Drug treatments for metastatic prostate cancer
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Most men with metastatic prostate cancer will be treated with hormone therapy, but you will probably have a combination of treatments. Other drug treatments you may have include:
- Bone-strengthening drugs
New drugs for prostate cancer are being developed all the time. Your doctor will advise you about any other treatments that may help you.
Chemotherapy for metastatic prostate cancer
Chemotherapy is a treatment using drugs to help kill cancer cells that have travelled to other parts of your body. It can slow the growth of the cancer and control symptoms, such as pain. Chemotherapy may be given directly into a vein as an injection or through an intravenous infusion (drip).
What kinds of drugs are used?
Some examples of chemotherapy used for prostate cancer are docetaxel (Taxotere®) and cabazitaxel (Jevtana®). You may be given a steroid with your chemotherapy to reduce the side-effects of treatment.
How often will I have chemotherapy?
The chemotherapy drugs are often given in cycles, such as once every 2 or 3 weeks, with a rest period between treatments. The rest period allows your body to recover from the effects of the drugs. The number of cycles you receive will depend on how well the cancer is responding to treatment.
Read more about chemotherapy and its side-effects.
Steroids for metastatic prostate cancer
Steroids can help to reduce the amount of testosterone made in your adrenal glands or they may help to reduce the side-effects of certain drug treatments.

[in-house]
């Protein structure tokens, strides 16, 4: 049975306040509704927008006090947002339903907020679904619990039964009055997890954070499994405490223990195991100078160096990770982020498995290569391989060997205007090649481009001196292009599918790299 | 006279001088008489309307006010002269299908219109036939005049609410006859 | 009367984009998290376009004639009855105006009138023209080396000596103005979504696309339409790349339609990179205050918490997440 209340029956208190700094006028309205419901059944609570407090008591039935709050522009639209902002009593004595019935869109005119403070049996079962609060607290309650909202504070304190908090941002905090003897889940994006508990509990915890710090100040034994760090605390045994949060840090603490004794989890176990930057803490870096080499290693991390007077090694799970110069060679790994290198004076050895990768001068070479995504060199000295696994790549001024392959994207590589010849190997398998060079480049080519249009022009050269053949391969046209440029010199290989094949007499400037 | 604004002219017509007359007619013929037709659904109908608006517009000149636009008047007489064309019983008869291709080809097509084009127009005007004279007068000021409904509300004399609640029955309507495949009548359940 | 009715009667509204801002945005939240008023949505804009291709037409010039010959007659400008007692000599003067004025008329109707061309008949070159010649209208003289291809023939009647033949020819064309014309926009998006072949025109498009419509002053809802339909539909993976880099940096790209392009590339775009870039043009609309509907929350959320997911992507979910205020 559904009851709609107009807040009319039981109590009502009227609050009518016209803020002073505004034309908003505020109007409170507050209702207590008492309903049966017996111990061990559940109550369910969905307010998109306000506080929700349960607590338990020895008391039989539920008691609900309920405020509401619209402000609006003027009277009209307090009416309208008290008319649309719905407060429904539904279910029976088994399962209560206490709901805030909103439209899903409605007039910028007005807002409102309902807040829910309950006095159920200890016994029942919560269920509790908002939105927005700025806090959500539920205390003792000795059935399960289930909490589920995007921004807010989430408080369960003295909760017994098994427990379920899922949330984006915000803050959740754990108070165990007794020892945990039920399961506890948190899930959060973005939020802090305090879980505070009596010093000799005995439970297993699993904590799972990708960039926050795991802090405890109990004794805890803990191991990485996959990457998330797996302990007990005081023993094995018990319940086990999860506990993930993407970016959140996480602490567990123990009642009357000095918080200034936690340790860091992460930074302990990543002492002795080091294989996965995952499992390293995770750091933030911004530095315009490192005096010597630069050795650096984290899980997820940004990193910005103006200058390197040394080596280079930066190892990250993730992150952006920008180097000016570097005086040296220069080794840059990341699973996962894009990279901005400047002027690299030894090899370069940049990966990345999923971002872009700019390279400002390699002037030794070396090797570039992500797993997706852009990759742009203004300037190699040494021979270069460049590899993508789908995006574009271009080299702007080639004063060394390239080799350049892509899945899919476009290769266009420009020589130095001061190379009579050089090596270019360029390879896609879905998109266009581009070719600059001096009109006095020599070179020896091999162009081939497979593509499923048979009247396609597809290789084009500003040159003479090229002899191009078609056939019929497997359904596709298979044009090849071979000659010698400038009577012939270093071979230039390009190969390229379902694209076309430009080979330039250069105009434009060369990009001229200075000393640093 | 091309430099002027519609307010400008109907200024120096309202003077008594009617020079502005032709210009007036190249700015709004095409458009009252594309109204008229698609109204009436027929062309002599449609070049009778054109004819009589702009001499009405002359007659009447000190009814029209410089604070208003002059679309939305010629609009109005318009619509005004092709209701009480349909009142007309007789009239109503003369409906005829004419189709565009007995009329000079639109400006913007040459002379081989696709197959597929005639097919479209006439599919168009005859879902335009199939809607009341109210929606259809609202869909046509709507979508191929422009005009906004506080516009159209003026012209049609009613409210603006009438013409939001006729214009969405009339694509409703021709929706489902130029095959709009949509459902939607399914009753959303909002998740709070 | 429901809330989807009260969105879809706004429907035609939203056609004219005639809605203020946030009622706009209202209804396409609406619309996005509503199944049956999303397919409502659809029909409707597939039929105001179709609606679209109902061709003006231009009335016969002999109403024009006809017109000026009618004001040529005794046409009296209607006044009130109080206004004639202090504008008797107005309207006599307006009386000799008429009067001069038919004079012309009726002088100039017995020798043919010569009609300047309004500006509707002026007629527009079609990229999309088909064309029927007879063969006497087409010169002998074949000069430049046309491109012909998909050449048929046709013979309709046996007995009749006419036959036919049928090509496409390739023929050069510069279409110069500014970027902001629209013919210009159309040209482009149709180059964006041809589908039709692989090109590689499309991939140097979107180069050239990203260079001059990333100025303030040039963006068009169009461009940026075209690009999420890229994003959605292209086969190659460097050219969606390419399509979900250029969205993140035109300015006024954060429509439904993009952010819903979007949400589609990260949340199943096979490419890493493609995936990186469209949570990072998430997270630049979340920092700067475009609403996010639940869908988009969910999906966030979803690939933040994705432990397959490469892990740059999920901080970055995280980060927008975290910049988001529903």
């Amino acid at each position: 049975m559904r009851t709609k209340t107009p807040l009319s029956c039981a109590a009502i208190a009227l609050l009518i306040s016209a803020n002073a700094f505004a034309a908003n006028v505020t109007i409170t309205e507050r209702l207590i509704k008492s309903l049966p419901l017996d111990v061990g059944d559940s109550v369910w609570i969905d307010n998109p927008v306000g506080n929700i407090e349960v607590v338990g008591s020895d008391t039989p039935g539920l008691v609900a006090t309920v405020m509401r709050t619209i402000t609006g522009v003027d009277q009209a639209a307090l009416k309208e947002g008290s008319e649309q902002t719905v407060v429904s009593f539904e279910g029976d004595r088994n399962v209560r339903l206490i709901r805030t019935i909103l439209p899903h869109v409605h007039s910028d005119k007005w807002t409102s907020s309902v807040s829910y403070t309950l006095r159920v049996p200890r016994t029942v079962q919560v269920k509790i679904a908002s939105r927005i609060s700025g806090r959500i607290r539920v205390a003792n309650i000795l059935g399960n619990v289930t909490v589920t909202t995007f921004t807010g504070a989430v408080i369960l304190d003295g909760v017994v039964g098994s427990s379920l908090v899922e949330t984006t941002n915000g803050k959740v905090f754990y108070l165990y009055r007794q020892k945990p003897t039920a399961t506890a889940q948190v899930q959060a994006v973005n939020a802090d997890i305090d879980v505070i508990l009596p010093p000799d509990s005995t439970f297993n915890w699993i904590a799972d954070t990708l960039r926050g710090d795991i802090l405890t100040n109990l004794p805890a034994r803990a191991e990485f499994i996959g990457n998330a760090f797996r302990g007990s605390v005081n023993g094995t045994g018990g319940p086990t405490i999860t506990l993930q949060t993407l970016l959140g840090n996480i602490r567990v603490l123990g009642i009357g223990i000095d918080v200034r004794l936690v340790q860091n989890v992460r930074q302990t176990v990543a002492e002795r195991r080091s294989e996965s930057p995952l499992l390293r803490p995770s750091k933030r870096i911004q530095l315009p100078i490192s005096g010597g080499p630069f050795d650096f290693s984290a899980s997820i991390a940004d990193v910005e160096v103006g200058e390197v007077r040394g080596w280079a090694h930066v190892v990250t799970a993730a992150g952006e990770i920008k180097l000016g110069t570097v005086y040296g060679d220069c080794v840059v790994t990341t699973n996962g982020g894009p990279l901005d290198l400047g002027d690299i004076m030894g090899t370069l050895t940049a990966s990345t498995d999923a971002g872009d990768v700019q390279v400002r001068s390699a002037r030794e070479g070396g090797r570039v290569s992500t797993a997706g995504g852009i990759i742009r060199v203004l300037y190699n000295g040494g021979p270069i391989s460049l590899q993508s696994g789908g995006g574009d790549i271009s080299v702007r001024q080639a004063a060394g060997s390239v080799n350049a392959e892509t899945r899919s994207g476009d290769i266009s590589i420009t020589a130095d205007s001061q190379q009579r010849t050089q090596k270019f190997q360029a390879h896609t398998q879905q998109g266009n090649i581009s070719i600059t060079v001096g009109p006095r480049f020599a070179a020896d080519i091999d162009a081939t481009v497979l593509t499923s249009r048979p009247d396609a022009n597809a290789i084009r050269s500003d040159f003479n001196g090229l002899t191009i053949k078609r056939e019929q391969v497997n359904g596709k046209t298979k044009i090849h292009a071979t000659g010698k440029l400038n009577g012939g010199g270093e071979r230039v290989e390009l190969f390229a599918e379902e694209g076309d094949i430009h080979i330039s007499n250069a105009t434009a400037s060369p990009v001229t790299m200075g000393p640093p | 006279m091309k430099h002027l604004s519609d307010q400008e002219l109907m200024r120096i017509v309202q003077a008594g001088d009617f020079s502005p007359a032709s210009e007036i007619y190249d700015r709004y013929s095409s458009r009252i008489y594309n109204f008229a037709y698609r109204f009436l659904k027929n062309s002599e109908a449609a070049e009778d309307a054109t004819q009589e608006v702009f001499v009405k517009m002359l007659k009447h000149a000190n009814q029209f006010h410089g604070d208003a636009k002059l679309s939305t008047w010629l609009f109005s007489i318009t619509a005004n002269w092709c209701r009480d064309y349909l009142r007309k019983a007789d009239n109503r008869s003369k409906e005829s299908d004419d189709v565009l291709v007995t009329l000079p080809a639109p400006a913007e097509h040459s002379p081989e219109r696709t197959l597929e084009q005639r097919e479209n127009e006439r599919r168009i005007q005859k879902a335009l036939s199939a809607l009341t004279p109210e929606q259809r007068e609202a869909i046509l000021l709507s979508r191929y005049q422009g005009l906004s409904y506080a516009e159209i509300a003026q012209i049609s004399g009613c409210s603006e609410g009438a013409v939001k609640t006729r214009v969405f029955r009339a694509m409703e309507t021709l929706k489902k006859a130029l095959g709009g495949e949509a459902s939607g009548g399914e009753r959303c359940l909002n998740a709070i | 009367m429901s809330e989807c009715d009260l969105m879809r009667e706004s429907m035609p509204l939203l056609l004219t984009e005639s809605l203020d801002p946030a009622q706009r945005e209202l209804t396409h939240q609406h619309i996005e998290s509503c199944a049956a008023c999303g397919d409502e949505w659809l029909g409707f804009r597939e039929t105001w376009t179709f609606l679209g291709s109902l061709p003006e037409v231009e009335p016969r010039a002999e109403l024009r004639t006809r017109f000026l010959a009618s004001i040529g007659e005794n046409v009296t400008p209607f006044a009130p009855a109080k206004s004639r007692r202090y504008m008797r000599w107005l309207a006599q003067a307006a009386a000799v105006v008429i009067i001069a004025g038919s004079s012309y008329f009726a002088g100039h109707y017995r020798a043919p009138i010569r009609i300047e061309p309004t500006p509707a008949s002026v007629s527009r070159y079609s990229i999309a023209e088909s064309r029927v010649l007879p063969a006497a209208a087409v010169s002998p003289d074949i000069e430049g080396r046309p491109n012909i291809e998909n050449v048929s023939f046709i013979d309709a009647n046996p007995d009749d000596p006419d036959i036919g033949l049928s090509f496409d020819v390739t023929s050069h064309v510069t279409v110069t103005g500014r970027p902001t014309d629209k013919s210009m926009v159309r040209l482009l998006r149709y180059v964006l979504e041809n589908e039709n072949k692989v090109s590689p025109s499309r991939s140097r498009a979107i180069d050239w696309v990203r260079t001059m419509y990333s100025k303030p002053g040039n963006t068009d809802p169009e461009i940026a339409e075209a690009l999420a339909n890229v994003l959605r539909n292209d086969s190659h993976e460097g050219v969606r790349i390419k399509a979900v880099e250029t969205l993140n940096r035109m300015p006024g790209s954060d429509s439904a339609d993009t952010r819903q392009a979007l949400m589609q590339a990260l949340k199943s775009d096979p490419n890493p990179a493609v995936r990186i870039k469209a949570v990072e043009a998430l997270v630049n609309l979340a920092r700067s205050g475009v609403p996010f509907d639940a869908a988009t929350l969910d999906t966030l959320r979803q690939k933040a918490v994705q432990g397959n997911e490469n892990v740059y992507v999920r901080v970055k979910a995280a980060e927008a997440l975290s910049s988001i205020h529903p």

Side-effects from steroids include an increased appetite and mood changes. They can also cause bone thinning, a higher risk of diabetes, fluid retention, and other body changes. Your doctor will check for these side-effects regularly.
Read more about steroids.
Bone-strengthening drugs for metastatic prostate cancer
Bone-strengthening drugs can help to reduce pain from cancer that has spread to the bone and may slow the growth of cancer in the bone. They can also help to prevent further bone loss and strengthen the bone to reduce the risk of bone damage, like fractures.
You may be given these drugs even if you don’t have any symptoms, to protect your bones. The types of drugs commonly used for patients with prostate cancer are bisphosphonates (for example, zoledronic acid (Zometa®) and monoclonal antibodies (for example, denosumab (Xgeva®)). Bisphosphonates can also reduce high levels of calcium in your blood.
We have more information on bone strengthening drugs and their side-effects.
Ask your doctor or specialist nurse about any medicines you’re taking:
- What they are for
- How to take them
- Any possible side-effects.
They may be able to give you a printed sheet to take home with you.
Or ask our cancer nurses: Calling our Cancer Nurseline on 1800 200 700 or drop in to a Daffodil Centre.
For more information
1800 200 700